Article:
If you’ll excuse the pun, there’s been quite a buzz about the Volkswagen ID. Buzz. VW’s retro-inspired electric model has arrived and, as well as the five-seat MPV, the ID. Buzz Cargo van is also available.
It’s not VW’s first electric van - the larger Crafter has had an electric variant for a while, and the T6 Transporter was electrified for a brief period, too. However, the e-Crafter is only sold in left-hand-drive Europe, while the e-Transporter’s drivetrain was sourced from the e-Golf, so it wasn’t really up to the job of offering a decent driving range in a van.
That’s all changed with the arrival of the ID. Buzz Cargo. The ID. tag links this new van to VW’s range of passenger cars, and it shares the same running gear as those models, too, with a dedicated EV platform that shares nothing with the petrol and diesel models that have come before it.
The ID. Buzz Cargo is a similar size to the T6 Transporter (which continues in production for now), but the electric model comes in just one body style, a typical box van with rear access, sliding side doors, a bulkhead and a three-abreast seating layout up front. Where the ID. Buzz Cargo stands out, though, is with its retro-inspired looks.
Volkswagen ID. Buzz Cargo range
Prices are still to be confirmed for the Irish market, but if other territories are anything to go by, the ID. Buzz Cargo should offer competitive pricing when compared with rival medium-sized electric vans. As already mentioned, there’s just one body style on offer, but VW has a range of options available to personalise the Buzz Cargo as you see fit.
All models at launch come with a 204hp rear-mounted electric motor and 77kWh battery. This offers a range of up to 413km on the WLTP test cycle, which is around 90km more than is claimed for any of the Stellantis group’s medium-sized electric vans. VW has fitted fast-charging capability up to 170kW, so the battery can go from 5 to 80 per cent charge in half an hour from a suitably powerful source. Wallbox charging from an 11kW AC source takes the pack from flat to fully charged in seven and a half hours.
There’s a 3.9 cubic metre load area in the back of the ID. Buzz Cargo, which is comparable with long-wheelbase small vans, though a little behind what the best medium-sized models have to offer. The reason for the lack of space is the high cargo floor, which is a necessity to make room for the large battery underneath. It does mean there’s also room for charging cable storage under the floor in a hidden compartment behind one of the sliding side doors, though, which keeps the cables out of the cargo area.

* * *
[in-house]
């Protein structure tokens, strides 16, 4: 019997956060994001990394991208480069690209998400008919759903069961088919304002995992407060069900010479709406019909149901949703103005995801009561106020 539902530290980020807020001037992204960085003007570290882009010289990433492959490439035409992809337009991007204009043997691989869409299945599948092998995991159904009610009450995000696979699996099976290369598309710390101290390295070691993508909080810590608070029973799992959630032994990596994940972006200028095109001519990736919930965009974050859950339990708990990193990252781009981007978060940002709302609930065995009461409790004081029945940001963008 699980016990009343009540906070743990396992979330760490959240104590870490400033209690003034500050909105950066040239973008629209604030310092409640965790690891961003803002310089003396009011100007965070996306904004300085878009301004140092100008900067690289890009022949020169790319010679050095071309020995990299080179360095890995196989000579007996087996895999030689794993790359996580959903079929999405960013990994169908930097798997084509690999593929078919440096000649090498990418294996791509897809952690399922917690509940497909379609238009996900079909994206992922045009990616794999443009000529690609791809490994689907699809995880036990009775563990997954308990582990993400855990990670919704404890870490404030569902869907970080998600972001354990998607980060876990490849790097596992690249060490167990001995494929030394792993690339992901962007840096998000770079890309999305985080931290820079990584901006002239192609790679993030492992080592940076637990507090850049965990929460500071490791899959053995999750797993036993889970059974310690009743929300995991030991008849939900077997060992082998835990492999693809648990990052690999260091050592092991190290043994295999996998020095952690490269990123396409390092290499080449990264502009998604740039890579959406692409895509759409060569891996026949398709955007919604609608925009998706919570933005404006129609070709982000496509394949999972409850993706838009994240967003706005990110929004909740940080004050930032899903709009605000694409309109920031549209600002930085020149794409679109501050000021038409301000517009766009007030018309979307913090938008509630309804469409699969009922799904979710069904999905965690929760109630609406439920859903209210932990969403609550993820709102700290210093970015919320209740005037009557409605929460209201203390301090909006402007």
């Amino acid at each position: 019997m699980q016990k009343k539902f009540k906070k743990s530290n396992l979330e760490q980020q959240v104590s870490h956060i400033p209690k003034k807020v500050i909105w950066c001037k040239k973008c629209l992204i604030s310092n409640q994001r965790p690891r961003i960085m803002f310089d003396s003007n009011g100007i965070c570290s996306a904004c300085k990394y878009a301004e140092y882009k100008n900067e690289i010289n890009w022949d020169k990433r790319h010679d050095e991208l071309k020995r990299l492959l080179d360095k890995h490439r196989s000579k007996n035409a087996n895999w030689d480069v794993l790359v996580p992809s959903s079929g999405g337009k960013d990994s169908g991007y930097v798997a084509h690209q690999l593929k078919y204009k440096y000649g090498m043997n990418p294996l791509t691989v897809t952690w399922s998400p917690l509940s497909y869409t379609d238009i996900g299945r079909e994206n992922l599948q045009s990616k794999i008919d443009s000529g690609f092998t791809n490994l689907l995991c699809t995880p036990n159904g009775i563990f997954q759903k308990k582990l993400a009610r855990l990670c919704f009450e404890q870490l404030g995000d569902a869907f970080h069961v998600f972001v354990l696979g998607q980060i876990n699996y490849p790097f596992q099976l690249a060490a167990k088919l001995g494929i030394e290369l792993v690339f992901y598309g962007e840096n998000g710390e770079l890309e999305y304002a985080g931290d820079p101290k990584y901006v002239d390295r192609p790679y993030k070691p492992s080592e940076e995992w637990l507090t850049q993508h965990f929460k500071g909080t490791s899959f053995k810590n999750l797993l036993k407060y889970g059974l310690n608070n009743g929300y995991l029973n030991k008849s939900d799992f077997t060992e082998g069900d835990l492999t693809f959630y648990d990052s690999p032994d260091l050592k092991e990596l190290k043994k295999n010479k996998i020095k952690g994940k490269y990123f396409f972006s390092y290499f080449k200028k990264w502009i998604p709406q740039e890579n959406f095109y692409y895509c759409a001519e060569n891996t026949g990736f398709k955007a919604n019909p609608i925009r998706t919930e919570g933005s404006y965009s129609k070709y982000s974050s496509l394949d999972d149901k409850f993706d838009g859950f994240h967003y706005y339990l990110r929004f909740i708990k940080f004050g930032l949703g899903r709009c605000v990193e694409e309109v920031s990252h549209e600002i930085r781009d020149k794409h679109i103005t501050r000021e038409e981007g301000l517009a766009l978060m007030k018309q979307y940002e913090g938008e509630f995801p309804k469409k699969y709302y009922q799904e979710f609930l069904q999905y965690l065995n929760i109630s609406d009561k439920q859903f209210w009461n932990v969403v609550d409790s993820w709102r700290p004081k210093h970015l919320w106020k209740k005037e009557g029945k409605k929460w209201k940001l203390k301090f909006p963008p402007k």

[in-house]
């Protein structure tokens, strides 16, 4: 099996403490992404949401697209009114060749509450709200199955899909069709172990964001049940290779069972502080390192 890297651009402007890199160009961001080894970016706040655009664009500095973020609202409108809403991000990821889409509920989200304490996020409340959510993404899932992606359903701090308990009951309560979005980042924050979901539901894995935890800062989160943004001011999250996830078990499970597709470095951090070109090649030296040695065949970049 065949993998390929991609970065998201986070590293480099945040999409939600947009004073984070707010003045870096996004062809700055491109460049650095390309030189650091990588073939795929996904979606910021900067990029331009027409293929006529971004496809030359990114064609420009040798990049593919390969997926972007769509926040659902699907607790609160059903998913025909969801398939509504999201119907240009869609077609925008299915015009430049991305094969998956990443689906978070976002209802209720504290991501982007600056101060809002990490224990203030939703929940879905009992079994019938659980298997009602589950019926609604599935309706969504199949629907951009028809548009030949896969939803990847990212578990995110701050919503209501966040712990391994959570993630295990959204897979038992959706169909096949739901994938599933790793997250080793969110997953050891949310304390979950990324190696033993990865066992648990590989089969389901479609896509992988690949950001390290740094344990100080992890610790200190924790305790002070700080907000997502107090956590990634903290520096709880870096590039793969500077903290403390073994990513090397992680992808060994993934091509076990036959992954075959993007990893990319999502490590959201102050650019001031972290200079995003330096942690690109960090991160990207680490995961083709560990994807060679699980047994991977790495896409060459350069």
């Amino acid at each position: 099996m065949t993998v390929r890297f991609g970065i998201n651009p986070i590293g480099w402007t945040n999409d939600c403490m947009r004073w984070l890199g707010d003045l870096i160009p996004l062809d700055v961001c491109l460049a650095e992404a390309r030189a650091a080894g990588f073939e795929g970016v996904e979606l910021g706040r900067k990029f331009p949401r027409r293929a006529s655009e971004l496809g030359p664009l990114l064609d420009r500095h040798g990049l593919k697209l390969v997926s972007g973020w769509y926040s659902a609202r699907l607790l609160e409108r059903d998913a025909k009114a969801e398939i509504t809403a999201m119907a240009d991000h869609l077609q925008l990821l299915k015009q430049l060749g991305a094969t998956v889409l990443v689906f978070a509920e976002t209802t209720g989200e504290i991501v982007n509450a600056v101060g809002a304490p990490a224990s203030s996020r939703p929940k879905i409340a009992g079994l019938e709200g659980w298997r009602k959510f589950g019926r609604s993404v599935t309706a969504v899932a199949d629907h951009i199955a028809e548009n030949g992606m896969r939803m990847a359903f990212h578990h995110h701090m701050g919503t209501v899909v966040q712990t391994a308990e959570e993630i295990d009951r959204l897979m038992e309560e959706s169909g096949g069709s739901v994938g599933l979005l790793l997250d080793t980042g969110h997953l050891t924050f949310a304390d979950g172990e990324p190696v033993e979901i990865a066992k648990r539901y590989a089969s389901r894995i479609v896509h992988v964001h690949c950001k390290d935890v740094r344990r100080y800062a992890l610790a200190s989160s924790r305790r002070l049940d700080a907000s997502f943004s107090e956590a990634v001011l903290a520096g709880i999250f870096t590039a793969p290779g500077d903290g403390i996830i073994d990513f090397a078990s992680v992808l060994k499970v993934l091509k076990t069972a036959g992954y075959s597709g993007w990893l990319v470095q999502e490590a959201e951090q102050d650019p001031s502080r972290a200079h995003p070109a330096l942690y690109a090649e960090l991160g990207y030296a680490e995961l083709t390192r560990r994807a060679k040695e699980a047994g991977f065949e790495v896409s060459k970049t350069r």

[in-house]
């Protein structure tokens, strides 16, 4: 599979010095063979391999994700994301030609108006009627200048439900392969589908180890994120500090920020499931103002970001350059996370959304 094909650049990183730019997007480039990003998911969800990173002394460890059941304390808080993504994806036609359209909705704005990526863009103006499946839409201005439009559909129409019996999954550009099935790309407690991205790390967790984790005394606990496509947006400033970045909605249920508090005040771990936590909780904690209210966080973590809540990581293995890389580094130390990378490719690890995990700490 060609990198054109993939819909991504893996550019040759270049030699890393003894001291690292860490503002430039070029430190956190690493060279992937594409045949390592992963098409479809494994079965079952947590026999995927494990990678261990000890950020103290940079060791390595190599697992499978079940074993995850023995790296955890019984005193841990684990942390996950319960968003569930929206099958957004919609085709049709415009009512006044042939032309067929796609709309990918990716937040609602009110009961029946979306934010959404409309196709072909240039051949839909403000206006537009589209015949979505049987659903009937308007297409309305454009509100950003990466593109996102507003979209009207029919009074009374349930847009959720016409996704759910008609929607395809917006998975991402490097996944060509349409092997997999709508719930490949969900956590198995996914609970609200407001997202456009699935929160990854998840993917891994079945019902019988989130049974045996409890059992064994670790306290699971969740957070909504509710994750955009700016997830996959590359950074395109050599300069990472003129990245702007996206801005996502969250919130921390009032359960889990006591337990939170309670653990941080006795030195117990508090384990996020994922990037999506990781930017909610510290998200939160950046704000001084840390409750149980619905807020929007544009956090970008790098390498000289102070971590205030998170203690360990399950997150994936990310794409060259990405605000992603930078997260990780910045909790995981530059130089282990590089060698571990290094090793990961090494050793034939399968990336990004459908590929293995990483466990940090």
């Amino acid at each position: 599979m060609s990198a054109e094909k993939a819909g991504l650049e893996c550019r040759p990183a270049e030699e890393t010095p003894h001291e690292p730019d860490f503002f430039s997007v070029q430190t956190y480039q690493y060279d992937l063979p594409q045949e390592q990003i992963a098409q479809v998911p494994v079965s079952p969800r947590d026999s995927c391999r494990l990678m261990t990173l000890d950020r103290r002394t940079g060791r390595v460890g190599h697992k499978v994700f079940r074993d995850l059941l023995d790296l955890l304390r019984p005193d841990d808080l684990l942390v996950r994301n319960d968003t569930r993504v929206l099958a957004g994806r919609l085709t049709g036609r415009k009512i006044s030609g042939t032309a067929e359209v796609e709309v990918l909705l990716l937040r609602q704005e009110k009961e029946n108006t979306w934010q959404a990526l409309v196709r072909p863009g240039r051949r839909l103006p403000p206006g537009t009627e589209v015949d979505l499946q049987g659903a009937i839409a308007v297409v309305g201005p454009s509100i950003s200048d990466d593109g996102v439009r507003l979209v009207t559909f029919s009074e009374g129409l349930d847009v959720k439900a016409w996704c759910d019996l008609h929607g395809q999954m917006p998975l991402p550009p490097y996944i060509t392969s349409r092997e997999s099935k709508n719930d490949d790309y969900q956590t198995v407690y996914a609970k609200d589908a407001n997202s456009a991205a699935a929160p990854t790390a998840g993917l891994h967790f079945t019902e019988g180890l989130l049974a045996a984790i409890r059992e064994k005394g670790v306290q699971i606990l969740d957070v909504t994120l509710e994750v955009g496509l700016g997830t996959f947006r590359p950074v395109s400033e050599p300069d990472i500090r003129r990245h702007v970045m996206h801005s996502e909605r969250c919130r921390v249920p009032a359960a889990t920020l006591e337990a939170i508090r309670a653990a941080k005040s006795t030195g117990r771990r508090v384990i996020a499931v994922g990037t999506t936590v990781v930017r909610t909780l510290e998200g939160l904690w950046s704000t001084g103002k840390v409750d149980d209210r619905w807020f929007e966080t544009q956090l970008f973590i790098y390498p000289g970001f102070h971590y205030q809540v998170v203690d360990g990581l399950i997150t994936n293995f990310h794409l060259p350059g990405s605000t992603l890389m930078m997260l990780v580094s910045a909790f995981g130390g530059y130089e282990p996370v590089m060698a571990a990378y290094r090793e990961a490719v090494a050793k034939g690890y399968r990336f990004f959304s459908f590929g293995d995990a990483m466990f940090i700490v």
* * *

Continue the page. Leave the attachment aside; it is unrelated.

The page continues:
The floor is long and wide, and offers enough room to fit two Europallets inside, with a maximum floor length of 2,232mm when twin rear doors are fitted - choose the rear tailgate (a no-cost option), and the load length is slightly shorter, at 2,208mm.
Payload weights are another slight sticking point with the ID. Buzz Cargo. The van itself weighs around 2.4 tonnes, and VW quotes a payload weight of up to 607kg to get to a gross vehicle weight of three tonnes. This is somewhat short of the one-tonne payloads that are offered by some rivals.
The ID. Buzz Cargo’s fixed bulkhead is made of hard plastic rather than metal, but it still feels pretty sturdy, while VW offers options such as a window for the bulkhead and tailgate glass, too. The sliding side doors are a little on the narrow side – access from the rear is wider – with a maximum width of 756mm for the side door openings. At least you get twin sliding doors as standard, which isn’t always the case with some rivals.
Volkswagen ID. Buzz Cargo interior
Where the ID. Buzz Cargo really excels is for cabin comfort. The three-abreast seating layout is usefully wide, while the vast windscreen and big mirrors offer a clear view of your surroundings. Cabin quality is top notch, too. It shares much with the ID. Buzz MPV, but while that car features light-coloured fabrics and other materials, the Cargo version benefits from harder-wearing black upholstery and plastics. Like the MPV, VW has sourced materials in the Cargo’s construction that are designed to reduce their impact on the environment.